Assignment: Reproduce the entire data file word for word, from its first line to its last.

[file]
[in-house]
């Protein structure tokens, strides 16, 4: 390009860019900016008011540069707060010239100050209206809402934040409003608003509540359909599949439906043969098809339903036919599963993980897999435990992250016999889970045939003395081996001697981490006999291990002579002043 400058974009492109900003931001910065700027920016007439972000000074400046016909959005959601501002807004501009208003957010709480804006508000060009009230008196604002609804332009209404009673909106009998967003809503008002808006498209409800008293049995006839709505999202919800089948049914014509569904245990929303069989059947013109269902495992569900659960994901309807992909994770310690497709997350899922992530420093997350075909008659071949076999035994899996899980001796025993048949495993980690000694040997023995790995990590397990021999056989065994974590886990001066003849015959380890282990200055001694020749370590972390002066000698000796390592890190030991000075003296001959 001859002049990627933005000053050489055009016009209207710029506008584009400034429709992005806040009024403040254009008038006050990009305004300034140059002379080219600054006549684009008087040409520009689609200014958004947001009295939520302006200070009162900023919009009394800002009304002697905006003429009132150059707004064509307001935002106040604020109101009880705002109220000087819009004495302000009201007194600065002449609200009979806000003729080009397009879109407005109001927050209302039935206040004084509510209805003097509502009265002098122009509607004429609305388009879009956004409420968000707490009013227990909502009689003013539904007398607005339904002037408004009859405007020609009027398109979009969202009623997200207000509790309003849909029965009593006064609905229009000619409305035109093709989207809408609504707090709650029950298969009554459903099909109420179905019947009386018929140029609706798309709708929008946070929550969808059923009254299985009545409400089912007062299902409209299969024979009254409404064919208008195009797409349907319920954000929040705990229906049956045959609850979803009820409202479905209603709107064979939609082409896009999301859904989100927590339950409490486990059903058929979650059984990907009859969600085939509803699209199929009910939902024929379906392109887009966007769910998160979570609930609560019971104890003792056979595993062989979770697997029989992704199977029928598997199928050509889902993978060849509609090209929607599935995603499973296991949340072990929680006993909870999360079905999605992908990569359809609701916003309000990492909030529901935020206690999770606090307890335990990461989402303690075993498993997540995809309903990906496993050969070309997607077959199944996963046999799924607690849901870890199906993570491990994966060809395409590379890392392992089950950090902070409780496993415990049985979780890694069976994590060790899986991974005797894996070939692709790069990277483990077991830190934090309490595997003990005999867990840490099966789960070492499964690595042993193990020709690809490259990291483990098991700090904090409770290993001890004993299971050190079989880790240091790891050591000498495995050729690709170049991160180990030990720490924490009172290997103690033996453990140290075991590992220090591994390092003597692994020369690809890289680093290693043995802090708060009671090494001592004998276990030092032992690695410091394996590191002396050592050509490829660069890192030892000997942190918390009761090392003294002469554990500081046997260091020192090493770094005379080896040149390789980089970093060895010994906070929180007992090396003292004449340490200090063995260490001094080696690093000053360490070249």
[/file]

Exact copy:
[in-house]
């Protein structure tokens, strides 16, 4: 390009860019900016008011540069707060010239100050209206809402934040409003608003509540359909599949439906043969098809339903036919599963993980897999435990992250016999889970045939003395081996001697981490006999291990002579002043 400058974009492109900003931001910065700027920016007439972000000074400046016909959005959601501002807004501009208003957010709480804006508000060009009230008196604002609804332009209404009673909106009998967003809503008002808006498209409800008293049995006839709505999202919800089948049914014509569904245990929303069989059947013109269902495992569900659960994901309807992909994770310690497709997350899922992530420093997350075909008659071949076999035994899996899980001796025993048949495993980690000694040997023995790995990590397990021999056989065994974590886990001066003849015959380890282990200055001694020749370590972390002066000698000796390592890190030991000075003296001959 001859002049990627933005000053050489055009016009209207710029506008584009400034429709992005806040009024403040254009008038006050990009305004300034140059002379080219600054006549684009008087040409520009689609200014958004947001009295939520302006200070009162900023919009009394800002009304002697905006003429009132150059707004064509307001935002106040604020109101009880705002109220000087819009004495302000009201007194600065002449609200009979806000003729080009397009879109407005109001927050209302039935206040004084509510209805003097509502009265002098122009509607004429609305388009879009956004409420968000707490009013227990909502009689003013539904007398607005339904002037408004009859405007020609009027398109979009969202009623997200207000509790309003849909029965009593006064609905229009000619409305035109093709989207809408609504707090709650029950298969009554459903099909109420179905019947009386018929140029609706798309709708929008946070929550969808059923009254299985009545409400089912007062299902409209299969024979009254409404064919208008195009797409349907319920954000929040705990229906049956045959609850979803009820409202479905209603709107064979939609082409896009999301859904989100927590339950409490486990059903058929979650059984990907009859969600085939509803699209199929009910939902024929379906392109887009966007769910998160979570609930609560019971104890003792056979595993062989979770697997029989992704199977029928598997199928050509889902993978060849509609090209929607599935995603499973296991949340072990929680006993909870999360079905999605992908990569359809609701916003309000990492909030529901935020206690999770606090307890335990990461989402303690075993498993997540995809309903990906496993050969070309997607077959199944996963046999799924607690849901870890199906993570491990994966060809395409590379890392392992089950950090902070409780496993415990049985979780890694069976994590060790899986991974005797894996070939692709790069990277483990077991830190934090309490595997003990005999867990840490099966789960070492499964690595042993193990020709690809490259990291483990098991700090904090409770290993001890004993299971050190079989880790240091790891050591000498495995050729690709170049991160180990030990720490924490009172290997103690033996453990140290075991590992220090591994390092003597692994020369690809890289680093290693043995802090708060009671090494001592004998276990030092032992690695410091394996590191002396050592050509490829660069890192030892000997942190918390009761090392003294002469554990500081046997260091020192090493770094005379080896040149390789980089970093060895010994906070929180007992090396003292004449340490200090063995260490001094080696690093000053360490070249």